14. its great that she is doing well. but i feel like most of the examples ive seen on here is from a income that is higher than other new yorkers can managed. I would like to see videos of examples of people with lower incomes and how they budget and manage and invest.

  15. This was so good and informative! Thank you for sharing. I love your ideas and approach. So many different tidbits to take away.
    Every situation is different & unique.

    For some of the negative takeaways & commentary:
    Hopefully, people can look beyond their personal financial frustrations and take something positive from this….Apply what is relative to their own circumstances.

    And btw you can find great deals in Wholefoods compared to local supermarkets. I can easily spend $5 for an Orange juice from the local supermarket or bodega and spend $3 for one at Wholefoods… just one of many. Do your homework peeps. 🙂

    Again thanks for the free content!!!

  16. I may be old fashioned but I don't understand the concept of each partner budgeting separately instead of pooling their income and working out the budget. Secondly, in this example she is not really budgeting for $64,000 because she hasn't included her partner's salary. This makes a big difference in the budget and allows for going over budget because there is more income to over it. Also, $300 is a low ball budget for food for 2 over the month especially since food costs have skyrocketed due ti inflation. The main point which is good, is that we have to be accountable for where our money is actually going and exercising restraint when spending for unnecessary or frivolous things.
    To answer your question, yes I hibernate for Jan. and Feb. and spend less because generally Christmas just went by and we usually get gifts we're still enjoying. Then in April I may start to buy things for spring and summer.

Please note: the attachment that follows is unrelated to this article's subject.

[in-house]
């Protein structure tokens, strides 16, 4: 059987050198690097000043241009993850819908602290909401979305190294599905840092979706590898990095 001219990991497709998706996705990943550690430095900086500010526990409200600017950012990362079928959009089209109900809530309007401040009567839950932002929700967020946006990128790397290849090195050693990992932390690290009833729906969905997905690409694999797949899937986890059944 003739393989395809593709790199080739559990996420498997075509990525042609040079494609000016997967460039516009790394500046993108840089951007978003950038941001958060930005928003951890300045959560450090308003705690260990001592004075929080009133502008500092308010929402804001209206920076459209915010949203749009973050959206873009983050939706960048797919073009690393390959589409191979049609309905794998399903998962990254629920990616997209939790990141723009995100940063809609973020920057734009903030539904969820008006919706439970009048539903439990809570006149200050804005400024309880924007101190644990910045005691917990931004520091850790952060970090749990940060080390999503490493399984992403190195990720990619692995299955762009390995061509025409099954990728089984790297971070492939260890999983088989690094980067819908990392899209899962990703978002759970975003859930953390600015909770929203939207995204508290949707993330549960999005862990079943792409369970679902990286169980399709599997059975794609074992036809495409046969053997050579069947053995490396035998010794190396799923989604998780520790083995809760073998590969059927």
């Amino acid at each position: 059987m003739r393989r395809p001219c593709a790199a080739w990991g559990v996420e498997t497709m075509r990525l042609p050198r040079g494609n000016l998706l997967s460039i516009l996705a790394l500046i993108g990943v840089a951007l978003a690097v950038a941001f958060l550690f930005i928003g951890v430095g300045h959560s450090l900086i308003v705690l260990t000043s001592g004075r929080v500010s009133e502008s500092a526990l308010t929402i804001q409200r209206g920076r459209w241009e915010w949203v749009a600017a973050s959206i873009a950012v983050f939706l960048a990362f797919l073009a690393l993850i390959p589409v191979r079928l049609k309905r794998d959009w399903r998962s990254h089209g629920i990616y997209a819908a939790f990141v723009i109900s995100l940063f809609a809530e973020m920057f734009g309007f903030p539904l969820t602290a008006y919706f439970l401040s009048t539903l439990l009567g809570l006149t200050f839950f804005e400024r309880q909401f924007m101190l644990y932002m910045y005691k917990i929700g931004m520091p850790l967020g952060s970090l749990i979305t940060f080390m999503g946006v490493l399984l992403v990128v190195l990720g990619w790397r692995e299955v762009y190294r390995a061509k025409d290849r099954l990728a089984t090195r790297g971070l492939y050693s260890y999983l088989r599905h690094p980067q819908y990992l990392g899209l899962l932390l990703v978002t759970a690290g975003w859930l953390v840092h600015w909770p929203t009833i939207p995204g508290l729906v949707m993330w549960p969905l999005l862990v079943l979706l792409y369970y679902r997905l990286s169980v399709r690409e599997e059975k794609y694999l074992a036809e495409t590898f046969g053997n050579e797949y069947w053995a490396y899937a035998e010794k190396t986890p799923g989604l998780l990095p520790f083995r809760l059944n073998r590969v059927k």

17. Hm.. $64,000 is not bad. Maybe I'm biased because I've lived on $48,000 in New York and hung out with even poorer hipsters. I also did not contribute to my 401K and had no heath insurance. It was not the most comfortable living condition, but not bad compared to a lot of other people. I spent too much money on food and coffee but still had some savings leftover.

  18. Nice idea but seems a bit unrealistic. Bottom line is you can’t survive in NY unless you rely on a second income. As a single person it is difficult at that income level to even pay rent. Maybe show someone who is single on this budget or more single people who live on their own would be good to see how they do it.

  19. I live in NYC and make $45K. My grocery budget is $300/month. I also have a gym membership. I don't eat out regularly, and if I do have to travel I walk or take public transit. I'm saving for retirement and I have a savings account but there's no way I'd be putting in that much.

  20. Totally random but cell phone bills seem so expensive in the US! I imagine her bill is probably higher than average (and she is paying for two lines), but still! As a Londoner, a cell phone bill like that would be practically unheard of!

  21. I think the criticisms on this video is a bit unfair. Yes the title could be more forthcoming that 2 people are sharing expenses. However, going to Whole Foods and having good food shouldn’t be a luxury. I think if shopping at a store that is more expensive brings you joy and you can afford it, go for it. For the $20 she spends on delivery. how much time does that save her versus having to go to the store. Sometimes you need that time more than that $20. And she said she doesn’t shop there every week.

  22. It's reeeaaaally interesting to see this! Thank you for sharing! I live in Germany and with 64000/a let alone 200000/a I could live like a queen compared to now. (I'm on social support, hopefully not for long) 😄 Thank you for so much transparency.